Dancing at Sea: I felt the "earth" move under my feet
Tuesday was the only day when the ship did not call in at a port and we were at sea all day, sailing to Astoria, in Oregon. According to the ship's log - "throughout the day the Sapphire Princess steamed various northerly courses paralleling the coast of California on her starboard side at a distance of approximately 30 nautical miles." The sea is described as being "moderate" versus "slight" out of Santa Barbara, and "calm" on most of the other days.
What "moderate sea" translates to in practical terms is that the ship was noticeably rolling a lot more than on other days, and on the dance floor, a step could quite easily turn from a graceful sway into a Frankensteinian lurch.
Wendy had arranged for dance workshops in the morning, so we assembled at 10 in the wheelhouse lounge for a rumba lesson from Piero followed by a lesson in cha cha from Brian. It was good to learn some new and different dance sequences. We rotated partners but since more of the ladies turned up (naturally)than the men at each change a couple of people were partnerless. The sequence Brian introduced included a double spin which led to some interesting "new" moves when the ship rolled just as one was spinning. And one really needs a strong and steady lead for spinning, so it is hard to practice it on your own.
After-dinner dancing that evening was also quite eventful. When one Viennese waltz step on the Club Fusion floor threatened to turn into a cartwheel my current partner and I deemed it wiser to call a halt before the ship's motion halted us permanently.
I really liked the Club Fusion venue for dancing as the floor was a nice size and good for the dances that really move around the floor. Although giving up on the Viennese Waltz I got in a couple of quicksteps and a samba or two, which are really not practical in a smaller space.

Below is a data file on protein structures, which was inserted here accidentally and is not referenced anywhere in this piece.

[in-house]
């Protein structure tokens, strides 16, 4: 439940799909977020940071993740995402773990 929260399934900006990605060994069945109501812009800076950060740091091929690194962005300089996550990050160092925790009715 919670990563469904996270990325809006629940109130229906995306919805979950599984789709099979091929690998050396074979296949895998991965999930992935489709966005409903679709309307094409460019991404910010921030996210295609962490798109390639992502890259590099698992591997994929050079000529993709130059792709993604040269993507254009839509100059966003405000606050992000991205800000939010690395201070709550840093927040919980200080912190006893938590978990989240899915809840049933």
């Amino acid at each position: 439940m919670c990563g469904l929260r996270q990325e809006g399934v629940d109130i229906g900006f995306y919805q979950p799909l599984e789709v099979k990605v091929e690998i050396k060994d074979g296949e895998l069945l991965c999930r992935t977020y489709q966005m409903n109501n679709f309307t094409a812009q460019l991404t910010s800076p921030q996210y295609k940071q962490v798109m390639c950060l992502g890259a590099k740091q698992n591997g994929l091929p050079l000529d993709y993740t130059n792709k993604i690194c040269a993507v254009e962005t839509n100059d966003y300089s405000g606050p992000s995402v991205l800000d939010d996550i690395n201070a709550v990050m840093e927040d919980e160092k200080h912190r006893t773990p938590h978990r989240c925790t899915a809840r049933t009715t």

As part of the Dancers at Sea package each guest also got one private lesson with either Piero or Brian. That was really nice but unfortunately suitable space for teaching was not always available. I had a lesson with Piero in the Night Club area on deck 15 but the panelled glass floor was not really safe for ballroom dancing and we ended up using the carpeted area. We decided to concentrate on the dances I don't do back home, so we did a bit of American smooth waltz and foxtrot and then swing and hustle. Later I had a lesson with Brian where we got some time in Club Fusion and we focused on west coast swing. These dances really are so much easier to pick up than the international standard and Latin - but then I guess I am really only learning basic moves in these new dances as opposed to the much more complex silver and gold routines I am working on for the international dances.
Actually, simply dancing with a variety of partners, each with a different style of leading and a different mental basket of moves and step sequences, I think has gone a long way to improve my overall standard and ability.
It is just so frustrating that good male dance partners are so hard to find. Chatting to the other women in the group from various cities in the US this seems to be a universal problem - there are so many more women who are keen to put in the time learning to dance well then there are men. And yet what excellent opportunities for travel there are for men who can dance well enough to be hosts. I heard all sorts of stories of travel to exotic parts of the world for minimal or no cost. And all you have to do is be nice and dance, dance , dance. Maybe it gets tiring but it sounds like a great life to me! Anyway for us gals who love music, love to dance - groups like Dancers at Sea will continue to flourish.